Darkest Hour… concrete musique, like…I don’t know… gravel pouring out of a mixer? The sound of a train passing by, a loud ringing sound, water pouring into water (someone taking a leak?) with a tribal tom-tom rhythm, pitter patter water still dripping, friendly jungle drums, noises of vehicles passing by, thunder, birds chirping, heavy rain falling – all these things merging together. And then a three-part harmony that sounds a little like Fleet Foxes for a couple of seconds: “I have been wallowing inside the darkest hour” they start singing as a kind of round, all out of sync with each other, although a huge sheeny video game sound drowns them out and every thing just goes freak-folk on us; decay, breakdown, noise, wild noise, ugly noise, and the vocals come back in, the bashed cymbals build and the whole song comes crashing back in like a barbershop quartet; hilarious. Brilliant. All voices back in the mix. Again, very much like an Akron/Family song. That’s okay. We need more of this stuff, and the Akron/Family’s last two albums have been weird but straining way to hard to achieve a decent tune. On Gather, Form & Fly, Megafaun are big on melody. Even their noisiest nastiest numbers somehow keep the sense of melody intact.

Gather, Form & Fly… I think we’re onto the next song, but the songs often transition without any gaps so it’s hard to say. Anyway, here we have the pretty banjo sound, clear as crystal, a warm bass below, soft/hard bass drum bombs, guitars, and snare drum sounds. Again it all sounds very experimental but the guitar and banjo parts never fail to keep the tune flowing along. That all ends with a big pause, then we get the vocal: “Night; cold and calm / Growing long / Winter is bound to come / North winds say it’s time / To find the southern sky / Before the leaves all die / Gather, form and fly.” Lovely. Megafaun grow wings, take flight. Megafaun are one of those bands – I don’t know if it’s worth caring too much about the lyrics. Vocals are really just another instrument.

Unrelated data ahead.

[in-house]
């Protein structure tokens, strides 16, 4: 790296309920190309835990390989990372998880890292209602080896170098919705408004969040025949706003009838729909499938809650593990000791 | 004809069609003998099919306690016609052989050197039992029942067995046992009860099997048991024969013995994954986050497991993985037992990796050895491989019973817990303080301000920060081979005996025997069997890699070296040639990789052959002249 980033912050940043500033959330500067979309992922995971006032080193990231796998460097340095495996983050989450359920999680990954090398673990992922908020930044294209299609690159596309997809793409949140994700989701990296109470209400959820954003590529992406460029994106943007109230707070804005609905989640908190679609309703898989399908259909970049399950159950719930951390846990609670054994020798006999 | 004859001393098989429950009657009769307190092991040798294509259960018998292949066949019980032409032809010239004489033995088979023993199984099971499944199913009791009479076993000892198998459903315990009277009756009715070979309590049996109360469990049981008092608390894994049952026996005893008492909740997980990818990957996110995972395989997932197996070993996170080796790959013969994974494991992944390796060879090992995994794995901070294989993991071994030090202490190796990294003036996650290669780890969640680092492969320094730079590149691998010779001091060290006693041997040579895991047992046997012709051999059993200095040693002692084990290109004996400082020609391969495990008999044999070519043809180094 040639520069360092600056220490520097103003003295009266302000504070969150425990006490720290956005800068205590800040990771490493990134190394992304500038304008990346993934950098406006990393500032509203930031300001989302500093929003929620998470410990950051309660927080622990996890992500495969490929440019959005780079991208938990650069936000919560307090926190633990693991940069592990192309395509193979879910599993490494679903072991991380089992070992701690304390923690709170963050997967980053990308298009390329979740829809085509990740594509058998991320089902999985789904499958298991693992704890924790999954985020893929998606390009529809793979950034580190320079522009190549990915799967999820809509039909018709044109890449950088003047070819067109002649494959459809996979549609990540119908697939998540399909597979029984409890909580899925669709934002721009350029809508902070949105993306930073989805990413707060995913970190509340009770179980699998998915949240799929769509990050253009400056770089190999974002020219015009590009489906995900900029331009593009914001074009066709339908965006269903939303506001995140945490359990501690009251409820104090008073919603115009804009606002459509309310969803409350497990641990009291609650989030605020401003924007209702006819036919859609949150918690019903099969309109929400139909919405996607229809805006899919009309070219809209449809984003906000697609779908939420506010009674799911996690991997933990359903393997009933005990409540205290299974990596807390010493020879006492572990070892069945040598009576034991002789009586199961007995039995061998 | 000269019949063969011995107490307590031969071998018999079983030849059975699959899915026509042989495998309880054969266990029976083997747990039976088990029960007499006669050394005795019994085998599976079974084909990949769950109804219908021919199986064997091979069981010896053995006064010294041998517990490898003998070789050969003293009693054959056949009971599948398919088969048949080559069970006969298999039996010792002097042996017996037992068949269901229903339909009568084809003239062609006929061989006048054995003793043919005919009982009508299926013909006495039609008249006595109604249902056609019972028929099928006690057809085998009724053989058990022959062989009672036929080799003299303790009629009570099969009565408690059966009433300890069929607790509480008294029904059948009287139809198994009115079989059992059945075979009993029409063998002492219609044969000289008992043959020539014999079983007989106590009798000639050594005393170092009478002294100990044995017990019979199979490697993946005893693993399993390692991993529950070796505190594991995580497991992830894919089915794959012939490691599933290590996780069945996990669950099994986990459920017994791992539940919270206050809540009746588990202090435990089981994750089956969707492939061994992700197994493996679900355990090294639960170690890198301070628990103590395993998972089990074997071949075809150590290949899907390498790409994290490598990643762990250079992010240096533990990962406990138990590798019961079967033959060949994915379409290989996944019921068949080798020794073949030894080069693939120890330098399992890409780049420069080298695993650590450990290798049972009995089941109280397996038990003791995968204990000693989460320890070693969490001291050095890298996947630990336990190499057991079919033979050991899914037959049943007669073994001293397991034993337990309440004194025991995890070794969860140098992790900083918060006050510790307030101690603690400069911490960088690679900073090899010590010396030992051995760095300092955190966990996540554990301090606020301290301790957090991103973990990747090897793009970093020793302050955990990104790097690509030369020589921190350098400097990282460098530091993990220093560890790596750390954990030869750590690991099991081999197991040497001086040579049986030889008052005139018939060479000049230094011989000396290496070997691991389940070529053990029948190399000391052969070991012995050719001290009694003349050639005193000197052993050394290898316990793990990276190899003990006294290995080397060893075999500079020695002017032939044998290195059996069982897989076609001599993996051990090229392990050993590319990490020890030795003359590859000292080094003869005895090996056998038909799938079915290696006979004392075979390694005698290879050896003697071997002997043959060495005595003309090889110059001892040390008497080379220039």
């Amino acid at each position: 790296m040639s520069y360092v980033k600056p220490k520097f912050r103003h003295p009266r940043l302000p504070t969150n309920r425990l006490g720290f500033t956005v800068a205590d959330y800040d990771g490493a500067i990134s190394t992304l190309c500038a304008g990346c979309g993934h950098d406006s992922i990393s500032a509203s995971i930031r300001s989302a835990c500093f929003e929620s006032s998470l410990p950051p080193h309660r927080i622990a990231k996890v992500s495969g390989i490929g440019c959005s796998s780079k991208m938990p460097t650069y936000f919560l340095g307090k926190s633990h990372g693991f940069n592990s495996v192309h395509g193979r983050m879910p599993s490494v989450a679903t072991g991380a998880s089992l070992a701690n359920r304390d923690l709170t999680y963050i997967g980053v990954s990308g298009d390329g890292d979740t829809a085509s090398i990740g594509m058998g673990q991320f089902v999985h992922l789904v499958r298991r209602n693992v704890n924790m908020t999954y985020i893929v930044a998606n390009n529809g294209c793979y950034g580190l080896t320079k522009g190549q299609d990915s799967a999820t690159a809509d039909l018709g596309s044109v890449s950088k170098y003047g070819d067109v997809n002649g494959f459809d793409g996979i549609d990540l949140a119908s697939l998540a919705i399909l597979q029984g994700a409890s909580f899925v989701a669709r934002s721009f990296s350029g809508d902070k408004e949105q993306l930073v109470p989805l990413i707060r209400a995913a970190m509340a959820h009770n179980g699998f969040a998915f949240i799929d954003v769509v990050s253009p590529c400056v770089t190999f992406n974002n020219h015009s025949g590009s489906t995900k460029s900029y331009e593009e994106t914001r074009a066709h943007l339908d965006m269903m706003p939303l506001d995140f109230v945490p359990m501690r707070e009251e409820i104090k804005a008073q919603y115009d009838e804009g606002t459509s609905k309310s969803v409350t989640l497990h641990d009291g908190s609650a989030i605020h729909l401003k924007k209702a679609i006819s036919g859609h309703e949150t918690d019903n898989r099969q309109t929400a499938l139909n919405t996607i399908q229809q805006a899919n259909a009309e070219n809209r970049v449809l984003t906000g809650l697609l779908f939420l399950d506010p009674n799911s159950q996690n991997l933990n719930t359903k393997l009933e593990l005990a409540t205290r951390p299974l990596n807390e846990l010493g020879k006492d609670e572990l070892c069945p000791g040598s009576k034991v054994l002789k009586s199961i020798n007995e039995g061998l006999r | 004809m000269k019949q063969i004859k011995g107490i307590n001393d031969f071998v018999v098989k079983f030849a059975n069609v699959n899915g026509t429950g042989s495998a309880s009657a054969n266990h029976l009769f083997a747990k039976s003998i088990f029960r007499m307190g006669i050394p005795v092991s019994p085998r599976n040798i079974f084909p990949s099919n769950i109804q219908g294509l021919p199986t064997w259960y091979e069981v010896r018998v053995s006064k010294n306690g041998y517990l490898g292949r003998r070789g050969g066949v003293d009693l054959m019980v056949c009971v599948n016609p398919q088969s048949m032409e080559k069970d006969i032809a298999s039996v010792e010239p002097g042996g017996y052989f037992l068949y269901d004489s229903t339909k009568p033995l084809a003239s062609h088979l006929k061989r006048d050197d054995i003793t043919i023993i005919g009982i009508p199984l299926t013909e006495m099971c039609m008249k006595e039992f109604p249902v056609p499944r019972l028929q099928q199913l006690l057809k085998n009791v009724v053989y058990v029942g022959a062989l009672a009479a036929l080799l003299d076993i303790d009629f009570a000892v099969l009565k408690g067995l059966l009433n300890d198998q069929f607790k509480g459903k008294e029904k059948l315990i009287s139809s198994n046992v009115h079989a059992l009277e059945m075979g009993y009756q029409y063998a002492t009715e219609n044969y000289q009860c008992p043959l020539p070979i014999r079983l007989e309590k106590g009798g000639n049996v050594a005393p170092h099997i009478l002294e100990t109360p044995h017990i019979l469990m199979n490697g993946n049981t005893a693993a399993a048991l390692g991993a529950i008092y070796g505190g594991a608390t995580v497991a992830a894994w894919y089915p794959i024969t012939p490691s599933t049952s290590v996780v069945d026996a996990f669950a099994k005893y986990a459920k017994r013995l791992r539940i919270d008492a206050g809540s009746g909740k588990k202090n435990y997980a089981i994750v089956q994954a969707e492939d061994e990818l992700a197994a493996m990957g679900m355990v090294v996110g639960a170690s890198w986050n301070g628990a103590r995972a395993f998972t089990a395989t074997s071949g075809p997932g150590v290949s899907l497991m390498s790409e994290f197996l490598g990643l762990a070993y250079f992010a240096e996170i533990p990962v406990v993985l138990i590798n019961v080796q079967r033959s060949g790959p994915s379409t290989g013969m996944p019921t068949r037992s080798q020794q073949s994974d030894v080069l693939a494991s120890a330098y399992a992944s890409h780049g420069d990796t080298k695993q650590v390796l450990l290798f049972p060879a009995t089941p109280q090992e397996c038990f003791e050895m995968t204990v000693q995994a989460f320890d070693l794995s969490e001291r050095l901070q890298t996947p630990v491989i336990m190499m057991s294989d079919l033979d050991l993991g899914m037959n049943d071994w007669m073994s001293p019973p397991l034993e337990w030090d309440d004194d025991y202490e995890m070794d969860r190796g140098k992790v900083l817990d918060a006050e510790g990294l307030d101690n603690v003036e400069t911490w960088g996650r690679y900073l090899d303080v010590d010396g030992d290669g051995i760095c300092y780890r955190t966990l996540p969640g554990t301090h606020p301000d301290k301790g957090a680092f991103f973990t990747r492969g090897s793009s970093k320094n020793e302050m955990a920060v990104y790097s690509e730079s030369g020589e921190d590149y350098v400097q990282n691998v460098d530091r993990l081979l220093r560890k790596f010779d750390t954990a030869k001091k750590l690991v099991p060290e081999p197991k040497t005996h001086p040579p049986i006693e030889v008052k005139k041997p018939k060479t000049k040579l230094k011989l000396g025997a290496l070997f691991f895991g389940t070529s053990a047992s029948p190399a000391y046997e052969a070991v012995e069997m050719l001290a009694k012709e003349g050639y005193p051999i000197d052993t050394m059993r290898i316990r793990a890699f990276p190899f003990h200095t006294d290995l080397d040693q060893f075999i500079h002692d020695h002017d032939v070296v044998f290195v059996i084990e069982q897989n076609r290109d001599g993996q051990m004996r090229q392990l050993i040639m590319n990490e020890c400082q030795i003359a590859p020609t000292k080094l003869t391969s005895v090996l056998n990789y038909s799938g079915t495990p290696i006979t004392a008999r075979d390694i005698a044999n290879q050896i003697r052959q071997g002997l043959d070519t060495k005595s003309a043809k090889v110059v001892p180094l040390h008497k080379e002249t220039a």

Columns… “Been a long time since we spoke to an extent / Reflecting on the past and the roots of intent / With miles at our back / A stranger can attest.” Several lines are sung at the start with no musical backing, and then a mix of banjo, drums, guitar and various other found sounds provide a frenetic rhythm which gets faster and faster until it all sounds like a cutlery drawer being shaken, the contents spilled all over the floor. That all sorts of gets swallowed up in some UFO-type hums and blips, otherworldly radio static, robotic burps, piercing hum-feedback, rapid clicks, Board of Canada-esque ancient synth sounds. Perhaps this is starting to sound an indulgence too far? No. It’s detritus, flotsam, jetsam, sonic garbage. And the song just floats away.

The Longest Day… mix of banjo and strummed guitar bring us back to song. Strong country vocals, with someone called Christy Smith joining in. A lavish sound, all mixed beautifully and loud, upfront vocals. This one seems to bring us back round to that song ‘The Fade.’ Last line here is, “It’s almost been a year and my love for you has grown / And this weathered photograph is all I have to show.” Pretty melody. Finishes with sounds from a bird sanctuary, some flapping, the hum of cicadas, the sounds of summer. Perhaps the album is meant as a reflection back on a one year life cycle, ending with the start of winter, hence the flocks gathering to fly south.